The Q&A Archives: Eastern exposure landscaping

Question: I have a 6 year old home that has an eastern exposure. My husband and I would like to tear up the old stuff [including mulch] and start fresh with possible a mushroom manure base. We would prefer minimal maintance if possible when we are done. I am willing to plant annuals though. We are open to anything [shrubs,grasses,perennials,etc.]Anything except large trees. Any suggestions? Thank you

Answer: This is a very complex question and unfortunately a bit outside the scope of a simple Q&A format. There are many different choices of plants that would do very well on the eastern side of a house. To some extent you need to take into account the overall size of the area, any existing plantings you wish to keep or complement, your budget, and of course the style of your home and your personal taste. You also need to consider the growing conditions in that planting area including the soil type, how well drained it is or isn't and the amount of wind that spot receives (especially in winter) in addition to the amount of sunlight it receives.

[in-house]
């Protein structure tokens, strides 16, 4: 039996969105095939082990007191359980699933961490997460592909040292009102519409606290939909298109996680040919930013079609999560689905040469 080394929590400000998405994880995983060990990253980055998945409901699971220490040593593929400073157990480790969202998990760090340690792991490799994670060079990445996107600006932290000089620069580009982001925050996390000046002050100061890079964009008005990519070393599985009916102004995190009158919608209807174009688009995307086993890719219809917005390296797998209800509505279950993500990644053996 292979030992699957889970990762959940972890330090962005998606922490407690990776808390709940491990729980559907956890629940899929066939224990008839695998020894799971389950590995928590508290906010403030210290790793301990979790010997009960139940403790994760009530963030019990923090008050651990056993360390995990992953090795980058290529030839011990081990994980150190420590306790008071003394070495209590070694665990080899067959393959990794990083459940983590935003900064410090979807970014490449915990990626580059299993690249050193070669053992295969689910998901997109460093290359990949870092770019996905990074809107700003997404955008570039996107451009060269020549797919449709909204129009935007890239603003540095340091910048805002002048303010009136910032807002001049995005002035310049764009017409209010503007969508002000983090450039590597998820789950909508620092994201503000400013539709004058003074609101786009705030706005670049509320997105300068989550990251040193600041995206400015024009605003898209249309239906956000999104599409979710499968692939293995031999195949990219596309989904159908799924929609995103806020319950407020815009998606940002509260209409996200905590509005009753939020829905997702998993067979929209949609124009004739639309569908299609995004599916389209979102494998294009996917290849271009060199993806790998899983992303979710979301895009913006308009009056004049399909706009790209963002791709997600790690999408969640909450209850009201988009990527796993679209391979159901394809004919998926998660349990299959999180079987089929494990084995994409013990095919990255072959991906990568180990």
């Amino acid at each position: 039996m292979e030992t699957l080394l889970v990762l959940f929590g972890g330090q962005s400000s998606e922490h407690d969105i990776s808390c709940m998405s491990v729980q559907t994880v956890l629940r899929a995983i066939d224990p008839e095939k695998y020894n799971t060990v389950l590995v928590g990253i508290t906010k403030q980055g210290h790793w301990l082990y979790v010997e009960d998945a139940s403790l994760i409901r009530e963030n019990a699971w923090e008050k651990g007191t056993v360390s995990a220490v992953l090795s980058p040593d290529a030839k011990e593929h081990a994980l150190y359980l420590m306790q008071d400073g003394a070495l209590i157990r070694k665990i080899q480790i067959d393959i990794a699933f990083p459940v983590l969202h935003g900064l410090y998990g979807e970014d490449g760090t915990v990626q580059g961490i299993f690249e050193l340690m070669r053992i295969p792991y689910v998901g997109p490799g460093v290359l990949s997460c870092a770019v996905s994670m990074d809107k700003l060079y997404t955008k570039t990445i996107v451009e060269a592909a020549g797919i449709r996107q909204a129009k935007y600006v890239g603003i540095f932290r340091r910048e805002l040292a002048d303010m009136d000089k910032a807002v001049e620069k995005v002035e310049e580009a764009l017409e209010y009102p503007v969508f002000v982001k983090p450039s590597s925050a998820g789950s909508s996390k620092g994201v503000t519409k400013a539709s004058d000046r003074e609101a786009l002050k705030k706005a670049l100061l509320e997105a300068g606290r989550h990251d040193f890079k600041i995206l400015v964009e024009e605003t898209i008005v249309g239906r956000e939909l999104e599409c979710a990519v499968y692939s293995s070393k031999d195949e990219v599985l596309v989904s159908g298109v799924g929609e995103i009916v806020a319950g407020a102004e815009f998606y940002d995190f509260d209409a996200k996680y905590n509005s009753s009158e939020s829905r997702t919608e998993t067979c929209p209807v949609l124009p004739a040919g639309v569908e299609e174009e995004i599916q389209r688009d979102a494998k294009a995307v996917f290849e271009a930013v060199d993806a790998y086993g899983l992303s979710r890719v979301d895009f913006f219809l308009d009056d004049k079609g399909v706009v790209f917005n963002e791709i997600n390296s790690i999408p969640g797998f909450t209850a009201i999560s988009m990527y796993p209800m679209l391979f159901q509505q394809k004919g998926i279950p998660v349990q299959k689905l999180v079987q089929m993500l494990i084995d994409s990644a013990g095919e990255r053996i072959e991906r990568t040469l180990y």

I would suggest you make a rough sketch with measurements and take that along with a photo of that side of your house and work with your local professionally trained nursery staff to determine an overall idea of what to do. Many nurseries will do free or inexpensive consultations or can recommend a designer or landscape architect to hire to work with you. You may also find that your local county extension or recreation department or community college or public garden offers design classes to assist homeowners in redoing their landscapes.

You should also run some basic soil tests (you can do them and can prepare the soil any time the ground is not frozen) so you can prepare the soil adequately prior to planting. Your local county extension should be able to help you with the tests and interpreting the results with an eye on replanting the area.

I would also suggest you inventory the existing plants to see if any can be retained; often overgrown plants can be pruned and rejuvenated, or transplanted. This can be useful because established plants lend a finished look to the landscape that can otherwise take years to achieve.

Finally, I would suggest you stockpile the mulch (assuming it is organic) to either add to your compost pile or re-use. No matter what you plant you should use a layer of organic mulch 2 to 3 inches deep over the soil surface year round. This helps reduce watering needs, holds down weeds, and also feeds the soil on an ongoing basis as it rots down slowly over time.

I realize this is not the specific "use these plants" answer you may have wanted, but I hope it helps you start your planning. Best of luck with your new landscaping!

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